The U.S. Environmental Protection Agency on Wednesday said the air in a swath of Chicago’s Southwest Side does not meet federal standards for lead. The finding is preliminary, but could lead to a crackdown on a copper smelter.
The finding supports an Illinois determination that the air in an area of the city’s Pilsen neighborhood exceeds 2008 federal limits for lead. The area’s borders are Damen Avenue, Roosevelt Road and the Dan Ryan and Stevenson expressways.
Cheryl Newton, who directs the air division of an EPA region that includes Illinois, says the process could lead to a state plan “to make sure those elevated levels come down.”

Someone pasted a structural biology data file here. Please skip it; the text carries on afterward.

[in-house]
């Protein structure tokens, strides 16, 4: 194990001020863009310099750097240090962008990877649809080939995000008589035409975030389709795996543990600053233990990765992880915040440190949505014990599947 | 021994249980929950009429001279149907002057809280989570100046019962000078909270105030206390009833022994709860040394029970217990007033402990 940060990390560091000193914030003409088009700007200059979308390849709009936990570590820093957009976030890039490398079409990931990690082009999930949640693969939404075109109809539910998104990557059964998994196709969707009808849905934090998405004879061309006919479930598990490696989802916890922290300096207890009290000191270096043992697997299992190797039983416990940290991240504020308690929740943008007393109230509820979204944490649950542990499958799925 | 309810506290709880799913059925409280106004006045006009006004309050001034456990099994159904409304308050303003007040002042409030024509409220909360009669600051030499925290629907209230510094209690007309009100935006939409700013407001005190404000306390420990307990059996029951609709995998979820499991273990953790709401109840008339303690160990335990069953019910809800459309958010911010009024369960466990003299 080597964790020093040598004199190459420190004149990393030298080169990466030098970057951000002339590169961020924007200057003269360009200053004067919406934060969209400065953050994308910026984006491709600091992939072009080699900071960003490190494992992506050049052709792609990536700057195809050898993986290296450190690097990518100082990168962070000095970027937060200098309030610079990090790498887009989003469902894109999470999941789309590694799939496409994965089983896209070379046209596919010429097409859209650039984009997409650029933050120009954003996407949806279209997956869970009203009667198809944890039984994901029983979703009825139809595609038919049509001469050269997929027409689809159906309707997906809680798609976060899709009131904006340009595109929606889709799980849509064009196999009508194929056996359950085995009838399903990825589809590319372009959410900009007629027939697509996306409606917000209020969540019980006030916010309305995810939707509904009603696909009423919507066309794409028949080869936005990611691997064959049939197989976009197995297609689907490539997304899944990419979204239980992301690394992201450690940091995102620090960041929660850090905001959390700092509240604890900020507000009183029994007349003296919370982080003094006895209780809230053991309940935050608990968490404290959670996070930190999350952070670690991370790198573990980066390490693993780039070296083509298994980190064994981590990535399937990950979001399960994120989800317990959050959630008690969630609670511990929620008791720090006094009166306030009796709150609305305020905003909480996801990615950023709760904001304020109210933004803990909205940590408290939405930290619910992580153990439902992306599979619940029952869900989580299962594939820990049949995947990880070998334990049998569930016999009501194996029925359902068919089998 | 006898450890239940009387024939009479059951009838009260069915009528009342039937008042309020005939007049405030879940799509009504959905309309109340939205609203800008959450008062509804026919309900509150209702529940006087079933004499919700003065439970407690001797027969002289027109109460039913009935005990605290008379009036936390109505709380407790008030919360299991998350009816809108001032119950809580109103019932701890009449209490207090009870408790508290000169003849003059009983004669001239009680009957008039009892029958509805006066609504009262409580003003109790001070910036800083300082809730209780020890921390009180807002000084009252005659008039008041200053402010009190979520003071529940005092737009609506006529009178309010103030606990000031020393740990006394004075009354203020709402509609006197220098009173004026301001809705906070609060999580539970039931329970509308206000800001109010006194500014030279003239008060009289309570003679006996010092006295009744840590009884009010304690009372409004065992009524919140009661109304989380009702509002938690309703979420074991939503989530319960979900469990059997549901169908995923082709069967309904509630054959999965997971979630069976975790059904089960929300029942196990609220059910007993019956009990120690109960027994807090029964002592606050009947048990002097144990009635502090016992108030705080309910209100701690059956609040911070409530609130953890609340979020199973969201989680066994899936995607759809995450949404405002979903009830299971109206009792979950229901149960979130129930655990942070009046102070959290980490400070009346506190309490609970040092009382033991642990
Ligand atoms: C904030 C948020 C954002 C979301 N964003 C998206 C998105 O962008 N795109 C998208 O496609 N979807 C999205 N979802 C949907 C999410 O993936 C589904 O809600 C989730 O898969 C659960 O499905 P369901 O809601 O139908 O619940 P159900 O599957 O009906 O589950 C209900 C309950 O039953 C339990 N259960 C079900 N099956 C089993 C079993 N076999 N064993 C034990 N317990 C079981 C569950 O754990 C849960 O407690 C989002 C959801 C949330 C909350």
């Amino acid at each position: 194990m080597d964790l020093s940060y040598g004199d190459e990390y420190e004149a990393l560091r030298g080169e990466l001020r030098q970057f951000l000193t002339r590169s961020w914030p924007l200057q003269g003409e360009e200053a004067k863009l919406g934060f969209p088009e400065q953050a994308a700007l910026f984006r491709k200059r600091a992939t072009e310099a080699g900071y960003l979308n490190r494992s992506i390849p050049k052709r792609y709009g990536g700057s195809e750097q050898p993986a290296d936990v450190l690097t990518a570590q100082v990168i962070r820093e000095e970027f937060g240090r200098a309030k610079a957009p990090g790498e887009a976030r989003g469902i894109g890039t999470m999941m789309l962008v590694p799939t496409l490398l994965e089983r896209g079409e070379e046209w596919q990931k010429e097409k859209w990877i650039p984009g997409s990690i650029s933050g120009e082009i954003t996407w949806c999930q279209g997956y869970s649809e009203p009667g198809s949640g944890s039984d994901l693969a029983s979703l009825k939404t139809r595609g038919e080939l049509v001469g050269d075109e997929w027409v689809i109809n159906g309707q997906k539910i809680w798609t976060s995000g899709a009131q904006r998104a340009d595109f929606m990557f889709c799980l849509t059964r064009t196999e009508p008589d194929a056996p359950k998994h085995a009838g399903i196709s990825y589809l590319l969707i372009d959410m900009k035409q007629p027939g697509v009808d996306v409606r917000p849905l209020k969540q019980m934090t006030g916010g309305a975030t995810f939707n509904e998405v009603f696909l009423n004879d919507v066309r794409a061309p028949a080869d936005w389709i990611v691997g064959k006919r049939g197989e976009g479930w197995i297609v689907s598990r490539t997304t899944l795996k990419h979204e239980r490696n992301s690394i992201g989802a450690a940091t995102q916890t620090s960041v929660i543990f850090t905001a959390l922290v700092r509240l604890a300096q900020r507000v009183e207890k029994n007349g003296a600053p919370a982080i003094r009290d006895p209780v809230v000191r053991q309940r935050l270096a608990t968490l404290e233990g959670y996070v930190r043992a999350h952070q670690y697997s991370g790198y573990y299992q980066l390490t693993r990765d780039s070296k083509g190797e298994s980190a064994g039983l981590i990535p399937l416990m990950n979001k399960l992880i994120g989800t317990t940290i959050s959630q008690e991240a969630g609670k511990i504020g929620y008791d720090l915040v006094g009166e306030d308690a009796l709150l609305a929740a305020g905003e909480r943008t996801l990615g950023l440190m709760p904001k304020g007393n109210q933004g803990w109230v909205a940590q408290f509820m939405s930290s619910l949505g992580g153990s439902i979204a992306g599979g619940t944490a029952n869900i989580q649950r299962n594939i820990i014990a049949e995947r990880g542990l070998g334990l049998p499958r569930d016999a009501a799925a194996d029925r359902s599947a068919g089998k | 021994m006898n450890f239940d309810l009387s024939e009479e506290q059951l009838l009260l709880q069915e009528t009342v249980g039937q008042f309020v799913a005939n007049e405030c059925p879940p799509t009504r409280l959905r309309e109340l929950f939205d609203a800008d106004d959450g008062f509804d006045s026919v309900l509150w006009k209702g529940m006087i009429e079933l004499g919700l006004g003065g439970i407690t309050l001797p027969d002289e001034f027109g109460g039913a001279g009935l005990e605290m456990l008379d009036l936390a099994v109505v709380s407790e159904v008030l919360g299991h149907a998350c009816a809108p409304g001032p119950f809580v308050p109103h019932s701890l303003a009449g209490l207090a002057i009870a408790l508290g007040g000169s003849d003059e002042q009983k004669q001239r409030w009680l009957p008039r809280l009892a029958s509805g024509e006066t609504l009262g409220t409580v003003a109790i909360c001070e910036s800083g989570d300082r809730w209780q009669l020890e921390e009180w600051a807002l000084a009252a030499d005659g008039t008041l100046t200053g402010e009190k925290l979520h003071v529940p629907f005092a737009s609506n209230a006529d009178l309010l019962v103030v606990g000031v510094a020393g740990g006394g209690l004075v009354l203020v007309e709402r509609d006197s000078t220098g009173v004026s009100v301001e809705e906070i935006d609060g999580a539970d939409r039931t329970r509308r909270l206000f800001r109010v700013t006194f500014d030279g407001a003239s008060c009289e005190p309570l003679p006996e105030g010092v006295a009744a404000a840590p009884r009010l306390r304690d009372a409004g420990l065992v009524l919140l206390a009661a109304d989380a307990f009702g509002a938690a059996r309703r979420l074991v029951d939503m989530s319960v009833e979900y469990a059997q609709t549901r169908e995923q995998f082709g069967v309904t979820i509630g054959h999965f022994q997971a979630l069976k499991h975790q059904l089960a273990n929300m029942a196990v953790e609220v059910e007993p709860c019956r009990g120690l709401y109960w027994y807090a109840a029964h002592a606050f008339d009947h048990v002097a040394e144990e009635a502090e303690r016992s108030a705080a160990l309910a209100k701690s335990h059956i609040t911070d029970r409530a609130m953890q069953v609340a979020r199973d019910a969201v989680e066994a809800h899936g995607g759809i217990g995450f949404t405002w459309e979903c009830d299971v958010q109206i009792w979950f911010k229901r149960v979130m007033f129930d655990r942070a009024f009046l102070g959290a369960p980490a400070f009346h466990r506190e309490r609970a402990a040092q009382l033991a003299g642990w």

A cleanup could be a problem for a Pilsen smelter owned by H. Kramer and Co. In April a U.S. EPA legal complaint accused Kramer of violating lead-emissions rules. Illinois regulators, meanwhile, asked the state attorney general to take action.
A Kramer spokeswoman said the company had no comment on the U.S. EPA’s preliminary finding.
Pilsen and an area near St. Louis are the only Illinois locations whose air, according to the state, does not meet the standards for lead. Early childhood exposure to lead, a heavy metal, can trigger learning disabilities.